The following diagram is a powerful mental frame to help understand change efforts within organizations. It makes the discernment between tactical, strategic and cultural levels. One way to use the diagram is to position each change item or activity on the line to show what aspect it is focussed on.
More importantly, I use the diagram to engage with clients to explore what they want to achieve, why they want to achieve it, and how invested they are in the outcome.
Some typical benefits are listed above the line. Most importantly, break-through results only come from culture – not tactical or strategic approaches.
- Tactics – “How do we work?” is about day to day practices and process elements. These are things that a team or organization can adopt.
- Strategy – “What do we want to achieve” is about aligning the company around key goals and initiatives.
- Culture – “Who do we want to be?” is about clarifying the organizations reason for existing as well as it’s values and vision.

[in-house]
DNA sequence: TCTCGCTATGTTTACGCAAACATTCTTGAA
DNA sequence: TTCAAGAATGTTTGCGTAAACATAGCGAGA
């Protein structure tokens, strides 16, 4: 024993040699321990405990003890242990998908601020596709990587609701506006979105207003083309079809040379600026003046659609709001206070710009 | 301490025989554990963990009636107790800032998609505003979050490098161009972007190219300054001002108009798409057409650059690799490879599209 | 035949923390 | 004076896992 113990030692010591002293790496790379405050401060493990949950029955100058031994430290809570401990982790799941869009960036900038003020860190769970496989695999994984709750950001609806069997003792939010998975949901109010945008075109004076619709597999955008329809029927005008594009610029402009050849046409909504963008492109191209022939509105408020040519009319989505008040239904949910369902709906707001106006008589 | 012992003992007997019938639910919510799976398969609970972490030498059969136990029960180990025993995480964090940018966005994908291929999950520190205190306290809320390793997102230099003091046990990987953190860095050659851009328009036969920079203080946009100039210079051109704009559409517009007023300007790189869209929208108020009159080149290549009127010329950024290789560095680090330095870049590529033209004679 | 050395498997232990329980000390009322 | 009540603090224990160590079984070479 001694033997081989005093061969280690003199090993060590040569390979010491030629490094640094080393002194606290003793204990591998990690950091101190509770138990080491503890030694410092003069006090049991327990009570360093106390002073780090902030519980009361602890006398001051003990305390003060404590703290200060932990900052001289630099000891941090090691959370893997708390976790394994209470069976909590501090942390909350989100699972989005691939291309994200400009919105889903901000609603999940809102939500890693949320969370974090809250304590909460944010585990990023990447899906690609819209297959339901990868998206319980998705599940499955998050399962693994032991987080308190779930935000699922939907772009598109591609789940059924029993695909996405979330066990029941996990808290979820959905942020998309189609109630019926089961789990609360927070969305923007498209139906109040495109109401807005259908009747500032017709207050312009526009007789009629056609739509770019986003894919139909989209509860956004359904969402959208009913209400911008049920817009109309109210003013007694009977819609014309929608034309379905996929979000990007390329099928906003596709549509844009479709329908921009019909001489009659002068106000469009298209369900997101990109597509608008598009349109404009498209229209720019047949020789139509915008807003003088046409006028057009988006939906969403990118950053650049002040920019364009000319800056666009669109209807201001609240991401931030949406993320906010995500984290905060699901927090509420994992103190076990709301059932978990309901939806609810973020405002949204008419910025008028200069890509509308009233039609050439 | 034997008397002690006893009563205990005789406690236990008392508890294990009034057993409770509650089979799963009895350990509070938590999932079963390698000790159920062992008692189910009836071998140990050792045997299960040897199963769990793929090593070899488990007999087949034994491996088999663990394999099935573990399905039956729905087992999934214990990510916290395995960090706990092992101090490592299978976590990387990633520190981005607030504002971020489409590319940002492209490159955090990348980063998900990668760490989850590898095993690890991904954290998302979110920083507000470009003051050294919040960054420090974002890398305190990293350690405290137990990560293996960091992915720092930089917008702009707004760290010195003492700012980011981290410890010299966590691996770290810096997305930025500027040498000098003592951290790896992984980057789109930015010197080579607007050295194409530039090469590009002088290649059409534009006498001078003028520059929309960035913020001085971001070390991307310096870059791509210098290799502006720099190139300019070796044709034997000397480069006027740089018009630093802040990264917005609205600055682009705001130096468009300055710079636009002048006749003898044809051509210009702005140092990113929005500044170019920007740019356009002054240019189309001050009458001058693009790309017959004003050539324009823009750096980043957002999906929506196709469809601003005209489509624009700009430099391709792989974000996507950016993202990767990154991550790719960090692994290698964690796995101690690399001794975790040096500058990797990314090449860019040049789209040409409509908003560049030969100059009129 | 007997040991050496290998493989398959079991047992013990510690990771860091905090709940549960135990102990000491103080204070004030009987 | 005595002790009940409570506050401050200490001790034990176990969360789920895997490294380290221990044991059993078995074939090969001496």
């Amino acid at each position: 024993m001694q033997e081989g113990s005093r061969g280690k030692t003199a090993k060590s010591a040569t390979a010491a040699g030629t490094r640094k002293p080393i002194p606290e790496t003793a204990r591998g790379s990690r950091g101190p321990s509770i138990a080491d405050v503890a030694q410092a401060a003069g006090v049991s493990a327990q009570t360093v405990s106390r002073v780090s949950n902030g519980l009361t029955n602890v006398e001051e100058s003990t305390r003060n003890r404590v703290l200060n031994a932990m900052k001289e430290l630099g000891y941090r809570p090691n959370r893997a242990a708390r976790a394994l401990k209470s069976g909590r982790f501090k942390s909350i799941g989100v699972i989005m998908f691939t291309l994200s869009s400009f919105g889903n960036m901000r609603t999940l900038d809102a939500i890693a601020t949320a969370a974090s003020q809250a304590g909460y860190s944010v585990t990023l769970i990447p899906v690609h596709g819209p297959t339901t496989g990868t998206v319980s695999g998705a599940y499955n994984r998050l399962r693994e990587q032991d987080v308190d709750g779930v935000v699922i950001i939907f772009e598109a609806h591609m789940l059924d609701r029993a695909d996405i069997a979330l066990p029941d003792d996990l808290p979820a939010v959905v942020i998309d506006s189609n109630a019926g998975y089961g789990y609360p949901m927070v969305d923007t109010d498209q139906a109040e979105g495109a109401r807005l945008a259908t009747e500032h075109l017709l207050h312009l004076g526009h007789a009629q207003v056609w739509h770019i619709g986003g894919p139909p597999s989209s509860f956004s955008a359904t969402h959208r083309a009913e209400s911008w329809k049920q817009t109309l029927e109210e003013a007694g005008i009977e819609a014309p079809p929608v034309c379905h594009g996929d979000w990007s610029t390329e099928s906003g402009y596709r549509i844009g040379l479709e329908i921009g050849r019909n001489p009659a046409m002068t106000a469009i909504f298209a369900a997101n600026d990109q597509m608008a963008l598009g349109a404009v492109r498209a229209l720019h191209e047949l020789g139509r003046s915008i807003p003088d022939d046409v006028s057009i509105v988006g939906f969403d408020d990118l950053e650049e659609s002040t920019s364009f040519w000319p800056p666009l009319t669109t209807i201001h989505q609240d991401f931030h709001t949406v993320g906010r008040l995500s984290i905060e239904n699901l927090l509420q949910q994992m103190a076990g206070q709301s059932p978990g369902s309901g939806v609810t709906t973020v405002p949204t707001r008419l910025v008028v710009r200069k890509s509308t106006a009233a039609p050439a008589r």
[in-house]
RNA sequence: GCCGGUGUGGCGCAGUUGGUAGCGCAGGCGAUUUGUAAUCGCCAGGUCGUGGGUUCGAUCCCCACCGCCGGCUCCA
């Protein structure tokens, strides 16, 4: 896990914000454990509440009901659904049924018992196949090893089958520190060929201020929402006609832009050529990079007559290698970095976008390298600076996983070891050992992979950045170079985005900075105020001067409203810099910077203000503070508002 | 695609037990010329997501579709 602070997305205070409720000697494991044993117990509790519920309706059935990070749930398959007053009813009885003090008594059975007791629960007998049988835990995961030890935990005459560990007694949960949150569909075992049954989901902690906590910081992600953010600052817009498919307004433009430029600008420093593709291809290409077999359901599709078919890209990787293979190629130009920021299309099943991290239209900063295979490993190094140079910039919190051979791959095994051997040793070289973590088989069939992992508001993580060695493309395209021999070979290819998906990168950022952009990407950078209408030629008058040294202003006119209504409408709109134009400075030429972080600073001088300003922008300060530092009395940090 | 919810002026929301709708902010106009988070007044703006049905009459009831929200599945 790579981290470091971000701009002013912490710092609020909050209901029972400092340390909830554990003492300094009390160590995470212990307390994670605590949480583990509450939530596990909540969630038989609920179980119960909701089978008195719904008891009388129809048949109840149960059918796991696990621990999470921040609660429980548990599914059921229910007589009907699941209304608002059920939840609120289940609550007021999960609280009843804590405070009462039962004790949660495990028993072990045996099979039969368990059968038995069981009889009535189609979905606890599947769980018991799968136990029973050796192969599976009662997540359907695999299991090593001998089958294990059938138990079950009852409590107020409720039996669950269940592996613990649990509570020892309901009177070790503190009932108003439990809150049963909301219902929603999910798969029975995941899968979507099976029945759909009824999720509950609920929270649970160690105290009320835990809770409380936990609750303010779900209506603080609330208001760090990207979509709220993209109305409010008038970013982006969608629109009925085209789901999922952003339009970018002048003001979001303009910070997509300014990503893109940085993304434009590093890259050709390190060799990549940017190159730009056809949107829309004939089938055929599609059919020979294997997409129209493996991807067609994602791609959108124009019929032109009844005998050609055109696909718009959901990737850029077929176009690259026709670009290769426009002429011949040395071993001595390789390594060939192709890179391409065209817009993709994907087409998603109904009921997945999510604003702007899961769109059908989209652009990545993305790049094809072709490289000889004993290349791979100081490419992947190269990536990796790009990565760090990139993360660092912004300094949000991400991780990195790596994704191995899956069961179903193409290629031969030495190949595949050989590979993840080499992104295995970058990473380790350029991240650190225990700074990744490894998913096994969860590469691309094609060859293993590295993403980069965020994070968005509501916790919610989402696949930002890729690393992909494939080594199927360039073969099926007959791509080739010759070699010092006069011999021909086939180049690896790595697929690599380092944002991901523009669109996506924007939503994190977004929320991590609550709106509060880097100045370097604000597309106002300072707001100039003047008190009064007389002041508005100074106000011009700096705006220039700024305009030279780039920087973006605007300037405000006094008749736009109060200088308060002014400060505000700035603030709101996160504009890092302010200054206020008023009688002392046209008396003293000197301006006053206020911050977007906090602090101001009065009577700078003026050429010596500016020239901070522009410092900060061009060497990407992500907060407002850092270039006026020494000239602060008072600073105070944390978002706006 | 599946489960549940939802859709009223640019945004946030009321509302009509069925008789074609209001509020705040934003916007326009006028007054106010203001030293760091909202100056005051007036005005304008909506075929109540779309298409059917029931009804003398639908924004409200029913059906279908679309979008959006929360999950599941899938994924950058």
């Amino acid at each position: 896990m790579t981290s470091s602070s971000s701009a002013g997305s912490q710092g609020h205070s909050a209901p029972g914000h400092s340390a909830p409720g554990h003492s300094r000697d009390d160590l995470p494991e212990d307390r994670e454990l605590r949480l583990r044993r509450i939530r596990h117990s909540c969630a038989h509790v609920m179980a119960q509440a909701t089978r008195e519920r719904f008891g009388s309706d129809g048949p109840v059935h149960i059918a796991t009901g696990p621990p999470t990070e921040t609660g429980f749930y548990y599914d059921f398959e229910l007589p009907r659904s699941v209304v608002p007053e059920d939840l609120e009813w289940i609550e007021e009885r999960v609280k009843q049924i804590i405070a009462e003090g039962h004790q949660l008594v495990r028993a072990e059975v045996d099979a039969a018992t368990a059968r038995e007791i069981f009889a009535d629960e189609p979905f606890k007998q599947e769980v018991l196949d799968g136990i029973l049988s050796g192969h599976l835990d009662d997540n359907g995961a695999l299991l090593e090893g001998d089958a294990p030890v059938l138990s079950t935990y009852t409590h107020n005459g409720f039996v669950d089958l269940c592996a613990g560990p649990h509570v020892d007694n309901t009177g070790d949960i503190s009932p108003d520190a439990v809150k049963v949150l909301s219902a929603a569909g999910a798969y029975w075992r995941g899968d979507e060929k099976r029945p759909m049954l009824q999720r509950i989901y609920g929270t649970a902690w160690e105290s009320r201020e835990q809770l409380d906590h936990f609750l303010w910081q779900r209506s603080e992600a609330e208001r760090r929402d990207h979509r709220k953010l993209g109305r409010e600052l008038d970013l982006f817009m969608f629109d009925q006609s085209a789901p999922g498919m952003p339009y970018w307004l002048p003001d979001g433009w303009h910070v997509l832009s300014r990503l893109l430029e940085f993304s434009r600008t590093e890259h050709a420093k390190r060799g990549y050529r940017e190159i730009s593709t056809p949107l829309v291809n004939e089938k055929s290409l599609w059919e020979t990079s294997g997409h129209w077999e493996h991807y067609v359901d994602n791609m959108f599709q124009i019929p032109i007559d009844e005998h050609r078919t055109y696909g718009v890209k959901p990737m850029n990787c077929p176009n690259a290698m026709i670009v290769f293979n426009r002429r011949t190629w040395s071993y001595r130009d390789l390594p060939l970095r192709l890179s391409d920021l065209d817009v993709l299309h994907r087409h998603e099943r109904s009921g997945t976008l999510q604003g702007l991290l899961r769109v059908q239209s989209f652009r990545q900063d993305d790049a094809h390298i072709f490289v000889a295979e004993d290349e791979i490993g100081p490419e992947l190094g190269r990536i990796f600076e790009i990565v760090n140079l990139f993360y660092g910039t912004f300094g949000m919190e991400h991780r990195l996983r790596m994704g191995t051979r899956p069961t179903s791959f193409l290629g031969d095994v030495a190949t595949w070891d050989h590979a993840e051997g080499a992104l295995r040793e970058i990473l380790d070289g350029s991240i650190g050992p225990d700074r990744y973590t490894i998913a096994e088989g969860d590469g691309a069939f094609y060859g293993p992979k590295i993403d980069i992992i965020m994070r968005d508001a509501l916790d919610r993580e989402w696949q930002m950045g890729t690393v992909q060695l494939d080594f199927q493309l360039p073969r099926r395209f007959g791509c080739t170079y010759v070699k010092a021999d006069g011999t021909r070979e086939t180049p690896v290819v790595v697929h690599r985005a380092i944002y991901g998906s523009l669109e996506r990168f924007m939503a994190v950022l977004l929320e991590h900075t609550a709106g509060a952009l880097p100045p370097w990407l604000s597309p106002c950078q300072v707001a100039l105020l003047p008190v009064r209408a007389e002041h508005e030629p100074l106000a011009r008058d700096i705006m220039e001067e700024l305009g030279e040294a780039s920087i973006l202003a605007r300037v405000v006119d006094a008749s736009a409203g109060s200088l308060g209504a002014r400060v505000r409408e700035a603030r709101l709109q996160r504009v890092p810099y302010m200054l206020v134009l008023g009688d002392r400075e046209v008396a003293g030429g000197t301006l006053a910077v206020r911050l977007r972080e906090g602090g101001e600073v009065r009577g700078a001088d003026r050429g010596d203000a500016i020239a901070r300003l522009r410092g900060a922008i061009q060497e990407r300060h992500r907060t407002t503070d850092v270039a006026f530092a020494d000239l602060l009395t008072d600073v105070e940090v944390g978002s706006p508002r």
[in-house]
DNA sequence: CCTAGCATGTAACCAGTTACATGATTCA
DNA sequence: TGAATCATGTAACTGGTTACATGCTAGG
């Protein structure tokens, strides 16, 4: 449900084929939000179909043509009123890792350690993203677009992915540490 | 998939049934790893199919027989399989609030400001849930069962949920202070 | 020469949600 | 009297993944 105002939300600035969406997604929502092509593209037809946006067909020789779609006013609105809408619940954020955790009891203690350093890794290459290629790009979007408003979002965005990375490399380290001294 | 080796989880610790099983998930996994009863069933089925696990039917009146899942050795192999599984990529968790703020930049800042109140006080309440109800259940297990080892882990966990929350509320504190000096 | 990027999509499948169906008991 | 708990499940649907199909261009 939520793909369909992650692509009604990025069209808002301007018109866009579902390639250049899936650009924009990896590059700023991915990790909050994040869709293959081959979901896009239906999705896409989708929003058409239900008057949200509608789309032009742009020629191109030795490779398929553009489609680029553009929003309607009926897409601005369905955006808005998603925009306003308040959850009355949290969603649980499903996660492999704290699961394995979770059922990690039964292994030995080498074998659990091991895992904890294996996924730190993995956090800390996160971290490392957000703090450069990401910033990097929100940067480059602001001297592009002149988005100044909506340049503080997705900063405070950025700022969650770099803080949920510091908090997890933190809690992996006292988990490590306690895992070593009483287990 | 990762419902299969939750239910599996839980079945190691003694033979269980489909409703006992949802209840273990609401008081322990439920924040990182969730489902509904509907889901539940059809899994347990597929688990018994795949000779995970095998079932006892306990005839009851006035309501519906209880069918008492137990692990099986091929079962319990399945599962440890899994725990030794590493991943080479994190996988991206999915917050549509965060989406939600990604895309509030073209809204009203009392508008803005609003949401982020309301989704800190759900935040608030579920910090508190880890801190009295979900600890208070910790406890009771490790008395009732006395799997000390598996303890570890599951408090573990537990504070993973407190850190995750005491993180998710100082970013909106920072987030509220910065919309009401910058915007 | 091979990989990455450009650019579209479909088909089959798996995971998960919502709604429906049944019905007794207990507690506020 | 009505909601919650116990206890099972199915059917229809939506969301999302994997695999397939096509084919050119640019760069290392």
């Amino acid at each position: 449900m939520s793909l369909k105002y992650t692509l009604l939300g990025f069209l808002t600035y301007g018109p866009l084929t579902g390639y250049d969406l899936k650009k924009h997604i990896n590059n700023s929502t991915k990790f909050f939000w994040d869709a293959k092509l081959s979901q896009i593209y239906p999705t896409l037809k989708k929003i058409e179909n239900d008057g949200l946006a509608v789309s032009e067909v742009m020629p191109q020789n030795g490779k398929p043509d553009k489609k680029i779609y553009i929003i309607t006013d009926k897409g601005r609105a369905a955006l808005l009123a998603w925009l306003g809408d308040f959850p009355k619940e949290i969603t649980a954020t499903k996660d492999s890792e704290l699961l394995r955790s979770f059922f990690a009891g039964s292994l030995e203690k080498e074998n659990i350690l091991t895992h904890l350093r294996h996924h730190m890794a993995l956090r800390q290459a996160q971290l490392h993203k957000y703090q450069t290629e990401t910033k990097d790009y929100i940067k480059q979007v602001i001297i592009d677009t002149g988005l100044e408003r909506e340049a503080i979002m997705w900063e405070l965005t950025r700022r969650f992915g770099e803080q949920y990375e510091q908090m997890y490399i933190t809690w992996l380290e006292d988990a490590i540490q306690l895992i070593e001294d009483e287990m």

Relationship between the levels
Culture is the foundation that Strategy and Tactics sit on. But culture is like an iceberg – a powerful force that is underwater where you can’t see it. Sure it’s possible to work at the levels of tactics and strategy, but that is unlikely to make any lasting change or draw great benefits. Lasting change requires working at all three levels so that the tactics and strategy support the culture.
Relationship to Leadership Agility
Bill Joiner has identified a number of distinct mindsets that can be found with managers/leaders. and his work on Leadership Agility. The following are one to one mappings from types of leaders/mindsets:
- Experts focus on Tactics: problems and work execution.
- Achievers focus on Strategy: outcomes and the system.
- Catalysts focus on Culture: vision and break-through culture.
The deepest inspiration comes from Bill Joiner and his work on Leadership Agility and the different levels of focus. This served as the basis for my model.
I would like to thank a variety of sources for the notion of Culture being mostly hidden – I have seen or read this in a number of places but most vividly from the folks at Crucial Conversations and their book Influencer in particular.
I am grateful for Mike Cottemeyer for helping me understand the difference between Agile Adoption (Tactical) and Agile Transformation (Cultural).
Adoption , Management , Organizational Change , Organizational Culture , Transition